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Friday, November 16, 2018

What is Martial Arts and Science (A&S)?

The title of today’s blog post kind of says it all really.  When competing to be a Society for Creative Anachronism (SCA) Arts and Science (A&S) champion earlier this year, I was asked what I would do if I won.  My answer was that I wanted to promote Martial A&S.  That sounds like a great idea, but I have spent much of my time so far as the East Kingdom Queen’s champion trying to determine what that actually means.  My goal now is to introduce the idea that Martial A&S is a much broader topic than you first might think and by understanding its depth as well as breadth we can encourage a greater number of people to study these arts and categorize what they are studying as being Martial A&S.

Arts and Science in the SCA is a very large topic that permits a great deal of creative flexibility on the part of its members. It can encompass weaving, embroidery, costuming, scribal arts, woodworking, cooking, dance, brewing, glass making, blacksmithing, research, and so much more.  My own study and paper on Spanish fencing falls into the category of “research”, but due to the topic being on a period style of fencing it also falls into the category of Martial A&S. 

Each of the other topics listed above can have many subcategories that fit within their group.  If you look at blacksmithing are you referring to armor smiths, jewelry makers, or sword makers?  If you say someone is a woodworker are they making chairs, tables, boats, or spoons?  Is a glassmaker creating beads, cups, or stained glass?  Don’t even get me started on the category of “Fiber Arts”.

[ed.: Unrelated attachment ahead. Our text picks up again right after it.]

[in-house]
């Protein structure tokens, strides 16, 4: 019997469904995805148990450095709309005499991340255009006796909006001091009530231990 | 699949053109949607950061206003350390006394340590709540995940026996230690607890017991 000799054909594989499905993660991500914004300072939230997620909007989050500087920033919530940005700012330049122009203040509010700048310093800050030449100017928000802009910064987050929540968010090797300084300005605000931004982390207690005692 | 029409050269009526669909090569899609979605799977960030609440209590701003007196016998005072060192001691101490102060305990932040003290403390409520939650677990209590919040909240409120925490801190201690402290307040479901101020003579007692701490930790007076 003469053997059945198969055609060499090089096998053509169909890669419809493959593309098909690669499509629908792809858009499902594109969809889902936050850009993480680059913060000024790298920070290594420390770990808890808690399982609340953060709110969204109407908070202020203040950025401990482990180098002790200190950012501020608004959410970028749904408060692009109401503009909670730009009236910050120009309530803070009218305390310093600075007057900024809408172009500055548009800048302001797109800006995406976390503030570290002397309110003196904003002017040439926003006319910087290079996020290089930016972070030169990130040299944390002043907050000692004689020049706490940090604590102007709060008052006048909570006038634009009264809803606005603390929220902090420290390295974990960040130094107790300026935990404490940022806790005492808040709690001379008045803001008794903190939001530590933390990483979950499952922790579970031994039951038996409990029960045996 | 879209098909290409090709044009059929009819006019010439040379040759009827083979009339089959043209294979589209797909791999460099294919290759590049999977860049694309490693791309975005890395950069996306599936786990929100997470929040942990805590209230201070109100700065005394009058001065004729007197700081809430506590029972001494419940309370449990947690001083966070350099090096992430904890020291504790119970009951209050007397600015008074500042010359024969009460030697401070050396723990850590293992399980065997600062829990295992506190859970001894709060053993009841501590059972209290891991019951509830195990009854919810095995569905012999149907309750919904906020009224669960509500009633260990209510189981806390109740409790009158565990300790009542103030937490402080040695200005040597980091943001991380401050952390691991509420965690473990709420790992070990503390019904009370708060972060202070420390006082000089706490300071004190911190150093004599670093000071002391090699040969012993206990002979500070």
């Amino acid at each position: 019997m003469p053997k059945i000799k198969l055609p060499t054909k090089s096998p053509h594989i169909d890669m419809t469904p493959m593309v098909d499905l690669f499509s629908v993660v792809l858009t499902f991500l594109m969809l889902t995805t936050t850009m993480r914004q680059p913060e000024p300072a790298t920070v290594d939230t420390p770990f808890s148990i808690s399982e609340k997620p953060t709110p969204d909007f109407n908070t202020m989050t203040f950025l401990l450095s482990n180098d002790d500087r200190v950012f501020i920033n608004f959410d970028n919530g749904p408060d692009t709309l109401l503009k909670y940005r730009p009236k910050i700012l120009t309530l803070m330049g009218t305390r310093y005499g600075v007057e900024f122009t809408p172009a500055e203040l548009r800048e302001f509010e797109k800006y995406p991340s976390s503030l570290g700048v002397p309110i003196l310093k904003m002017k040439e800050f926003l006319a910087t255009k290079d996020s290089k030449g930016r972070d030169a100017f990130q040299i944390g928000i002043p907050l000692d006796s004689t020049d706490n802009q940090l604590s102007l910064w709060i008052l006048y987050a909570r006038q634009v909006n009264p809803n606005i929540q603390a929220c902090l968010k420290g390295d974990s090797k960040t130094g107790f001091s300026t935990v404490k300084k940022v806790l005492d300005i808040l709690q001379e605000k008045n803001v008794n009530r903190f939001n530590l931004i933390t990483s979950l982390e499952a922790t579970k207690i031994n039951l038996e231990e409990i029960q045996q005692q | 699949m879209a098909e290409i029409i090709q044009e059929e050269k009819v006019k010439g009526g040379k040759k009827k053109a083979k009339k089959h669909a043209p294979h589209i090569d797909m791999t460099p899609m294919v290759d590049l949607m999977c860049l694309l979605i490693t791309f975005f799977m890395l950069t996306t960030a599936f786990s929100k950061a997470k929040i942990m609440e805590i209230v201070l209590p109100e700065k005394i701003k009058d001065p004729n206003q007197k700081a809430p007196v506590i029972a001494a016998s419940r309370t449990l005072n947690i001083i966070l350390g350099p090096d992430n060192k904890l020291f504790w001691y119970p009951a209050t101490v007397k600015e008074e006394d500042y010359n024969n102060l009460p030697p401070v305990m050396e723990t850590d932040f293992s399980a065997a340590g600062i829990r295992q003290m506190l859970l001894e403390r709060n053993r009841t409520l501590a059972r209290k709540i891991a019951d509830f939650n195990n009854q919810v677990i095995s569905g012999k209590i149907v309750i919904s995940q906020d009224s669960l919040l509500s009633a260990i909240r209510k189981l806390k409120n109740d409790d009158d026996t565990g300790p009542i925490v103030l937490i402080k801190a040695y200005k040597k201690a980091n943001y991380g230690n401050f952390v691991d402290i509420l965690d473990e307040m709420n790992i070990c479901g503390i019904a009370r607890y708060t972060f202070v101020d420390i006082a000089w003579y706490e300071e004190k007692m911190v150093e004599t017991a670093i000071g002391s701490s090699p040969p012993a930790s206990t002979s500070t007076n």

Through conversations with other people in the field as well as by running a Martial A&S panel at Pennsic, I realized that the topic of Martial A&S was similar to the other arts mentioned above.  If I want to encourage people to study Martial A&S  I believe I should start by spreading the message that Martial A&S is open to many areas of study and only restricted by the creativity of the individual doing the research. 

I will admit that when I first heard of Martial A&S I thought that it had to be a recreation of a period manual or martial art. This was how I started my A&S journey, by entering a competition where I acted out a passage from a fencing manual.  Also included in what people usually consider Marital A&S is the research and practice of fighting styles that the SCA might think non-typical or experimental such as grappling or fighting with a weapon like a sickle or scythe. 

Martial recreation ideas are what first hooked me on research.  The recreation and mastering of techniques from period manuals is very much Martial Arts and Science, but the topic can have more depth and should not be limited to martial movements.  I know of one member of the order of the Maunche (an SCA A&S grant level award) that has looked at dueling practices within period and has also researched what it took to make a living as a fencing instructor.   It is easy to see how A&S projects revolving around not just martial techniques themselves, but the historical context in which they were performed falls under the Martial A&S umbrella.  For example, if someone researched battlefield tactics of period conflicts there is a direct connection to the Martial arts and sciences.